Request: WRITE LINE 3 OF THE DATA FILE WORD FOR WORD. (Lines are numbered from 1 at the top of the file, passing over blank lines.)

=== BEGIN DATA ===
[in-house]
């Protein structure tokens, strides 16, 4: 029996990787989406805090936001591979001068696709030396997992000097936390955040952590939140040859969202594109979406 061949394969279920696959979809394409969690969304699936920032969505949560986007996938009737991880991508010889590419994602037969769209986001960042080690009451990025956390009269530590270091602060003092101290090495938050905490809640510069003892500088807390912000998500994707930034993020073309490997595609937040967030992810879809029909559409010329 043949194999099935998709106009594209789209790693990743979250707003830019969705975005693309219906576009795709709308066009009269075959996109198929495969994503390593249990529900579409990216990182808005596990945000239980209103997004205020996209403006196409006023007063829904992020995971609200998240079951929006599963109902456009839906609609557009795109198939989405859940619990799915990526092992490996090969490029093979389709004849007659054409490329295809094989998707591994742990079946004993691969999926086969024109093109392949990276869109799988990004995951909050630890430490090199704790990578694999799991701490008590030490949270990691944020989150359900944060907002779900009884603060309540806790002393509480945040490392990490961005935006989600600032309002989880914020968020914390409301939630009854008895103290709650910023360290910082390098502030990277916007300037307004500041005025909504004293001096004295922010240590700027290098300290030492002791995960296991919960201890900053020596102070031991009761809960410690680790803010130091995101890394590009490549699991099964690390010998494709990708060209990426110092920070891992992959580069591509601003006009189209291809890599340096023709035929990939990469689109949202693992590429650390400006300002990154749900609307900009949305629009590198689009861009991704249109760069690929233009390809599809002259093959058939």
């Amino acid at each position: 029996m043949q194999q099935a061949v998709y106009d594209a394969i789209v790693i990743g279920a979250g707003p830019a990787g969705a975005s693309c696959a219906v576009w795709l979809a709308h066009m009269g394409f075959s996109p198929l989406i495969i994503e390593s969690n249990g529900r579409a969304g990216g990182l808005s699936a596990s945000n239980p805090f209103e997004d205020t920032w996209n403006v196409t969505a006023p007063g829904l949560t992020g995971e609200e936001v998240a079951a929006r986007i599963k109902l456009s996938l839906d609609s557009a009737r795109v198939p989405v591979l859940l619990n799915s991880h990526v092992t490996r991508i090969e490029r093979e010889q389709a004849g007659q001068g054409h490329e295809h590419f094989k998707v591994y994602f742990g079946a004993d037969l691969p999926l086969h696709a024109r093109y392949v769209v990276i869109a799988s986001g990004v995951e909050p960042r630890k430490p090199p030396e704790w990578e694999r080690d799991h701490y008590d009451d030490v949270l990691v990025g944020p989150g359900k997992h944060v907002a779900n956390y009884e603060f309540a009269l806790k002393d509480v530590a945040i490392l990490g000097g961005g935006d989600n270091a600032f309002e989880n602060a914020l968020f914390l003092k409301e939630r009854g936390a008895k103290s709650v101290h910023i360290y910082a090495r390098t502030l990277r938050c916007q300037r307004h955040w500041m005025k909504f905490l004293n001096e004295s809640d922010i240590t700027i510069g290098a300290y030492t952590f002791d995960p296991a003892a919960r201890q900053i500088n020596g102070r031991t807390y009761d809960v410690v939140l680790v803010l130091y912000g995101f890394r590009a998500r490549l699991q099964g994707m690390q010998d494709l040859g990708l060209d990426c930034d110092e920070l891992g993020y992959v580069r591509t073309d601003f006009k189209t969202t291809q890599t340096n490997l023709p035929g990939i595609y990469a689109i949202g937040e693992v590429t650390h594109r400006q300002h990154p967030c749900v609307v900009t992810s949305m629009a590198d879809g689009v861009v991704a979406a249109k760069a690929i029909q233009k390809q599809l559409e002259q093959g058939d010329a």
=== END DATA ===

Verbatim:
């Amino acid at each position: 029996m043949q194999q099935a061949v998709y106009d594209a394969i789209v790693i990743g279920a979250g707003p830019a990787g969705a975005s693309c696959a219906v576009w795709l979809a709308h066009m009269g394409f075959s996109p198929l989406i495969i994503e390593s969690n249990g529900r579409a969304g990216g990182l808005s699936a596990s945000n239980p805090f209103e997004d205020t920032w996209n403006v196409t969505a006023p007063g829904l949560t992020g995971e609200e936001v998240a079951a929006r986007i599963k109902l456009s996938l839906d609609s557009a009737r795109v198939p989405v591979l859940l619990n799915s991880h990526v092992t490996r991508i090969e490029r093979e010889q389709a004849g007659q001068g054409h490329e295809h590419f094989k998707v591994y994602f742990g079946a004993d037969l691969p999926l086969h696709a024109r093109y392949v769209v990276i869109a799988s986001g990004v995951e909050p960042r630890k430490p090199p030396e704790w990578e694999r080690d799991h701490y008590d009451d030490v949270l990691v990025g944020p989150g359900k997992h944060v907002a779900n956390y009884e603060f309540a009269l806790k002393d509480v530590a945040i490392l990490g000097g961005g935006d989600n270091a600032f309002e989880n602060a914020l968020f914390l003092k409301e939630r009854g936390a008895k103290s709650v101290h910023i360290y910082a090495r390098t502030l990277r938050c916007q300037r307004h955040w500041m005025k909504f905490l004293n001096e004295s809640d922010i240590t700027i510069g290098a300290y030492t952590f002791d995960p296991a003892a919960r201890q900053i500088n020596g102070r031991t807390y009761d809960v410690v939140l680790v803010l130091y912000g995101f890394r590009a998500r490549l699991q099964g994707m690390q010998d494709l040859g990708l060209d990426c930034d110092e920070l891992g993020y992959v580069r591509t073309d601003f006009k189209t969202t291809q890599t340096n490997l023709p035929g990939i595609y990469a689109i949202g937040e693992v590429t650390h594109r400006q300002h990154p967030c749900v609307v900009t992810s949305m629009a590198d879809g689009v861009v991704a979406a249109k760069a690929i029909q233009k390809q599809l559409e002259q093959g058939d010329a």